The Walden Effect: Farming, simple living, permaculture, and invention.

New strawberry plants

Planting strawberryIt feels almost ungrateful to rip strawberry plants out of the ground mere days after they gave me gallons of fruits, but that's what I was doing last week.  We pull out the oldest plants (a third to half of our beds) at this time of year and put in new beds of rooted runners.  Some of these summer-planted strawberries succumb to the heat, but the ones that make it are hefty enough to bear a good (but not great) crop of fruits the next year.  These are the tastiest berries that I reserve for eating fresh, while the more copious fruits from the two year old Watering transplantsplants are used to make strawberry shortcake, strawberry freezer jam, or strawberry leather.

I've just about gotten used to ripping out happy strawberry plants, but the strawberry demolition this year was even more serious.  I opted to remove all of our latest bearing variety (Jewel) and replace them with a new variety that I hope will taste better (All-Star.)  The mail order strawberries came in a very dormant state, so I hope they're able to deal with the summer garden.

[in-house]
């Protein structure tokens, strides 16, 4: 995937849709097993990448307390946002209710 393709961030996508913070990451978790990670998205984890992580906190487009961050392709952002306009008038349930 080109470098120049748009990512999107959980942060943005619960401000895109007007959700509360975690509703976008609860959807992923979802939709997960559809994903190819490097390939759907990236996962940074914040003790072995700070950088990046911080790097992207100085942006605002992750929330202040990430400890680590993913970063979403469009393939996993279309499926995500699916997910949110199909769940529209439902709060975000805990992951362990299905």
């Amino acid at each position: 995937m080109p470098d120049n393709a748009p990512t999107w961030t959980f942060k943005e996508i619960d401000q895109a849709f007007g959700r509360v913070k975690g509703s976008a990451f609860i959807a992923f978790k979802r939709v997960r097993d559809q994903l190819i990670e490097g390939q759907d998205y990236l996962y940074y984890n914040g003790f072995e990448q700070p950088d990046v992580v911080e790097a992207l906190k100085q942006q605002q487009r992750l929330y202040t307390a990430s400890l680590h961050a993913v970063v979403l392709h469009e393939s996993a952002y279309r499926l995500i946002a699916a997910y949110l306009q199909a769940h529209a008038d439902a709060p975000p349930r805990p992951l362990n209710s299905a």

Any angst I felt about pulling out such stalwart garden friends was relieved by the sheer joy the chickens took from picking through the plants in search of rotten berries.  At least someone enjoys those not-so-great Jewel strawberries!

Our chicken waterer simplifies backyard chicken care.

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About us: Anna Hess and Mark Hamilton spent over a decade living self-sufficiently in the mountains of Virginia before moving north to start over from scratch in the foothills of Ohio. They've experimented with permaculture, no-till gardening, trailersteading, home-based microbusinesses and much more, writing about their adventures in both blogs and books.

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Do you mulch right after planting, or wait until plants are a certain size? How thickly do you apply the straw? I just got 75 plants in the ground today and I want to get the mulch down before I have weeds. It's raining now so I don't have to water them. Good timing!
Comment by Dave V Sun Apr 1 14:47:38 2012

Dave --- When setting out plants like this, I mulch right away, but make sure the mulch won't blow on top of the developing plants. (Depending on what I'm mulching with, that might mean giving the plant several inches of bare ground around it and pulling the mulch in later.) I put the straw down as thick as feels right to keep the weeds away --- generally 1/6 to 1/3 of a bale per garden bed (roughly 20 square feet). If you let the straw sit out for a few weeks beforehand, you use more straw, but can mulch right up against the plants since you don't have to worry about it moving around.

Good luck with your new berries!

Comment by anna Sun Apr 1 18:56:05 2012

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